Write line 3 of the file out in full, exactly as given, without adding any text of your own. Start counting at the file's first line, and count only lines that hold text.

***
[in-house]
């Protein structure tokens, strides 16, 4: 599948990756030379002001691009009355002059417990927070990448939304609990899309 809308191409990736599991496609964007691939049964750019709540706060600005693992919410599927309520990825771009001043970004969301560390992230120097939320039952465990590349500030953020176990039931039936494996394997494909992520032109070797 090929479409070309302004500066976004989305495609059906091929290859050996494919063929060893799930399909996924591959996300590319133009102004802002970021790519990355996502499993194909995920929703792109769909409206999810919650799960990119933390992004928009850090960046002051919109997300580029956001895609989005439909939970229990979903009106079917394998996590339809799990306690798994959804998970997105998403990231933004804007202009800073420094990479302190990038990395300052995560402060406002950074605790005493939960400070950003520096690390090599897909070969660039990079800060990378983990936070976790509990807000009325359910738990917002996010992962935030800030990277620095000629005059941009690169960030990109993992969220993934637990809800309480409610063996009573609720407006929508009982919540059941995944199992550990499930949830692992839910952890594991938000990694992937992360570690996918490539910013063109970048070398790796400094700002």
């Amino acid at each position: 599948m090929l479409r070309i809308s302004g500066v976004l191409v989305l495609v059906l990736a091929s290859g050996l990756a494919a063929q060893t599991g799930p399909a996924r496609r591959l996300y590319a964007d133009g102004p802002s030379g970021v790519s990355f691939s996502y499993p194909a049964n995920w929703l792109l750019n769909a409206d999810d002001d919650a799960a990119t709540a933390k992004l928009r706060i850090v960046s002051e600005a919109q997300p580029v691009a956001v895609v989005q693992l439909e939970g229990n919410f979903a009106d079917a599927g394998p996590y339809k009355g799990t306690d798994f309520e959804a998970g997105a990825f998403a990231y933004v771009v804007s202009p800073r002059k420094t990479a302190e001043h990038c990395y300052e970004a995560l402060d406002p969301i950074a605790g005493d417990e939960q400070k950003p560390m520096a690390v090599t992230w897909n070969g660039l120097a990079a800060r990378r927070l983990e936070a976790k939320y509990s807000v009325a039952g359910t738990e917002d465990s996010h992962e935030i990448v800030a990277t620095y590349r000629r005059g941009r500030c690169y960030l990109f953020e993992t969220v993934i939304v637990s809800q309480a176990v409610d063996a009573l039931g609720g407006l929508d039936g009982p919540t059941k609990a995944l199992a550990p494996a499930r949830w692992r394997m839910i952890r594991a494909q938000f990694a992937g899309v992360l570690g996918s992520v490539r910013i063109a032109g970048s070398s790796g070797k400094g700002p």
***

């Amino acid at each position: 599948m090929l479409r070309i809308s302004g500066v976004l191409v989305l495609v059906l990736a091929s290859g050996l990756a494919a063929q060893t599991g799930p399909a996924r496609r591959l996300y590319a964007d133009g102004p802002s030379g970021v790519s990355f691939s996502y499993p194909a049964n995920w929703l792109l750019n769909a409206d999810d002001d919650a799960a990119t709540a933390k992004l928009r706060i850090v960046s002051e600005a919109q997300p580029v691009a956001v895609v989005q693992l439909e939970g229990n919410f979903a009106d079917a599927g394998p996590y339809k009355g799990t306690d798994f309520e959804a998970g997105a990825f998403a990231y933004v771009v804007s202009p800073r002059k420094t990479a302190e001043h990038c990395y300052e970004a995560l402060d406002p969301i950074a605790g005493d417990e939960q400070k950003p560390m520096a690390v090599t992230w897909n070969g660039l120097a990079a800060r990378r927070l983990e936070a976790k939320y509990s807000v009325a039952g359910t738990e917002d465990s996010h992962e935030i990448v800030a990277t620095y590349r000629r005059g941009r500030c690169y960030l990109f953020e993992t969220v993934i939304v637990s809800q309480a176990v409610d063996a009573l039931g609720g407006l929508d039936g009982p919540t059941k609990a995944l199992a550990p494996a499930r949830w692992r394997m839910i952890r594991a494909q938000f990694a992937g899309v992360l570690g996918s992520v490539r910013i063109a032109g970048s070398s790796g070797k400094g700002p």